Born in Puerto Rico and raised in the Bronx, Glendalys Medina is an interdisciplinary artist receiving her MFA from Hunter College in 2008. Medina’s work has been presented at such notable venues as The Kitchen, PAMM, Artists Space, the Bronx Museum of Art, El Museo del Barrio and the Museum of Contemporary Art in Vigo Spain. This summer, she joins the MFA Art Practice faculty, so by way of introduction, we asked her to respond to the AP Questionnaire.
What was the last thing you made?
I am an interdisciplinary artist so I often make different types of work at the same time. Lately I’ve been working on two projects. One is a series of relief prints based on the 3 primary colors and the 4 basic shapes in geometry. The geometric compositions in these prints are foundational to my visual language. The other project is a design proposal for a public artwork that incorporates urban planning, mapping and transportation in the Bronx.
What was the last thing you read?
I just finished re-reading Shakti Gawain’s Creative Visualization, a book that demonstrates the art of using mental imagery and affirmation to produce positive changes in your life. Now I’m currently reading Last Night a DJ Saved My Life, a book written by Bill Brewster and Frank Broughton about the history of DJing.
What was the last exhibition you saw?
The last exhibition I saw was "Transformer: Native Art in Light & Sound" at the National Museum of the American Indian. I was especially moved by Nicholas Galanin’s 2-part video piece Tsu Heidei Shugaxtutaan (We will again open this container of wisdom that has been left in our care). Each part has one dancer whose setting and movements are juxtaposed to the live music being played as they dance. The piece demonstrates a sharing of cultural knowledge and highlights themes that unite all of us such as the human body, movement and rhythm.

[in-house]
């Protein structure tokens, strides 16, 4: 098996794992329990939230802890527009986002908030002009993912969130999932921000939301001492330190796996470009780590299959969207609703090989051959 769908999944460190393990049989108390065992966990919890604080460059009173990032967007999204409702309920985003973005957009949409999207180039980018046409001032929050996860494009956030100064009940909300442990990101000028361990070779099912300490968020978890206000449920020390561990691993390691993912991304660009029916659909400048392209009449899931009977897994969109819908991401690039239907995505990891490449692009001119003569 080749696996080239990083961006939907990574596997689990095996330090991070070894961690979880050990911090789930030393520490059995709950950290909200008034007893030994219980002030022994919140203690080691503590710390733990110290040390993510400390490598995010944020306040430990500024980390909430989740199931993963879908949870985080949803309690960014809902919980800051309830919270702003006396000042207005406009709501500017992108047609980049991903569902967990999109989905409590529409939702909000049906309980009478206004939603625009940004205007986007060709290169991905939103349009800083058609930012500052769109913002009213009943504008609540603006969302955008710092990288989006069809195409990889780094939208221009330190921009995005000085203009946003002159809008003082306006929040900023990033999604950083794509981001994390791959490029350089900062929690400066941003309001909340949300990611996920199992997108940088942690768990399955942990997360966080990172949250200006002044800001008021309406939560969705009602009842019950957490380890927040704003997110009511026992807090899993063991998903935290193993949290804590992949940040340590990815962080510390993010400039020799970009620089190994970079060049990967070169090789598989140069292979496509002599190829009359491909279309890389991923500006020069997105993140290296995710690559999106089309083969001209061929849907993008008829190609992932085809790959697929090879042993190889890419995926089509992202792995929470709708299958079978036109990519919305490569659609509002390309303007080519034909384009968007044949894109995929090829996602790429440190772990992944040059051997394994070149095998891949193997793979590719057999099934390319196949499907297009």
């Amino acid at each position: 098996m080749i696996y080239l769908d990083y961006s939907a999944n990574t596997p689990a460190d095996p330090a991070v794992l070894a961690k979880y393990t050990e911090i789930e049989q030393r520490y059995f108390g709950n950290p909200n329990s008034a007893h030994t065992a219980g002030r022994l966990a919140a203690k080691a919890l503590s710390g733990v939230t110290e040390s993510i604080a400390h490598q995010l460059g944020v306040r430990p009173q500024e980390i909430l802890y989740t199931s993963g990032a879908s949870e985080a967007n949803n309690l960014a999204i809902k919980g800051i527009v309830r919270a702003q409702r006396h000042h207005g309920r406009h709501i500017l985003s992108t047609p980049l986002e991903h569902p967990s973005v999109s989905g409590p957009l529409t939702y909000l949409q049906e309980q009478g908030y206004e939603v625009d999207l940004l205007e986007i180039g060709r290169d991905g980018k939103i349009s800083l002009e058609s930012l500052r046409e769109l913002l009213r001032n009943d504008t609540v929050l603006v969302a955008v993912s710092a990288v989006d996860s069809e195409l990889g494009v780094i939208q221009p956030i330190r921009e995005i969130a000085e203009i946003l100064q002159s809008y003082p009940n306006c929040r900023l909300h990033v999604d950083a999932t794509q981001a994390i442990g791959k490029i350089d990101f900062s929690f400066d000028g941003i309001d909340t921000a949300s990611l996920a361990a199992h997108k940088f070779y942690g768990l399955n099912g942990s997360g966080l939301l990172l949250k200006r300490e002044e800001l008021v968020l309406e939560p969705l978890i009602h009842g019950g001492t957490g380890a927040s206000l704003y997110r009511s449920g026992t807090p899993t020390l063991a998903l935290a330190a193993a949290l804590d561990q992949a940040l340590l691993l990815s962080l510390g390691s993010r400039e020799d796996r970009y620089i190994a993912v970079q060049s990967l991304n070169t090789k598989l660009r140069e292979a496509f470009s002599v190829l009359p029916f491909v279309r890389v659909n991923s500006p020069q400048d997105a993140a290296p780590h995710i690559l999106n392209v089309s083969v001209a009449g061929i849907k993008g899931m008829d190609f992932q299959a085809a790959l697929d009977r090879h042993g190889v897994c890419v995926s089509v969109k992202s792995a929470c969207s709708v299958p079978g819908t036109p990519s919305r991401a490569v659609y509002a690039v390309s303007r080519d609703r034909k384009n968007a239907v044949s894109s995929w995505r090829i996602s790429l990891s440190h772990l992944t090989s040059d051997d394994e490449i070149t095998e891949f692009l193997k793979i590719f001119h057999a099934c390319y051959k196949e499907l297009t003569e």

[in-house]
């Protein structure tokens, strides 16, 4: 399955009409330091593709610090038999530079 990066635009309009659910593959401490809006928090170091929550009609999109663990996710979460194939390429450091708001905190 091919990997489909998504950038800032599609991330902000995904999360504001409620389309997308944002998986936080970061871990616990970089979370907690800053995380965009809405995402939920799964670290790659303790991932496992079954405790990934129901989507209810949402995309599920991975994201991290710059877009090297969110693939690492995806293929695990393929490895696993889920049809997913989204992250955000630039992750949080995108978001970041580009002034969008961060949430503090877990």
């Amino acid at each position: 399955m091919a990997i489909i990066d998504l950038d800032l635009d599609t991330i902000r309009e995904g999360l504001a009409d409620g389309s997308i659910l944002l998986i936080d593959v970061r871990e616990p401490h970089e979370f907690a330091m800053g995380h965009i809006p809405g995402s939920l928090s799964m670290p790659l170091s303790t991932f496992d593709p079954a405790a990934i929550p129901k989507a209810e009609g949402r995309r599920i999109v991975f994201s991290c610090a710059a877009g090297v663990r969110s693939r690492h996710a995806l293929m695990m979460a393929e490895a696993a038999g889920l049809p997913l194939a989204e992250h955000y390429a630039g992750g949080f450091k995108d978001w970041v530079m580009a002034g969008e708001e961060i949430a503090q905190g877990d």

What motivates your practice?
My practice is often motivated by research. I investigate systems/structures such as urban culture and New Age thought to language and architecture. All of my research goes through a process of learning, practice and translation.
How has your practice changed?
In 2012 I began to develop a visual language influenced by both Hip-Hop’s iconic object the boombox and geometry. Before then my practice was sculptural and performative in nature. Now my work also includes drawings and paintings.
Who do you most admire?
I admire those who share their knowledge and point out the flowers in the rain.
Your favorite artwork made before your lifetime?
Today my favorite is Agnes Martin’s Friendship created in 1963.
Your favorite artwork made during your lifetime?
Adrian Piper’s My Calling (Card) #3: Guerrilla Performance for Disputed Territorial Skirmishes, 2012, business card, 2 × 31⁄2”. Which can be found in the January 2018 issue of Art Forum.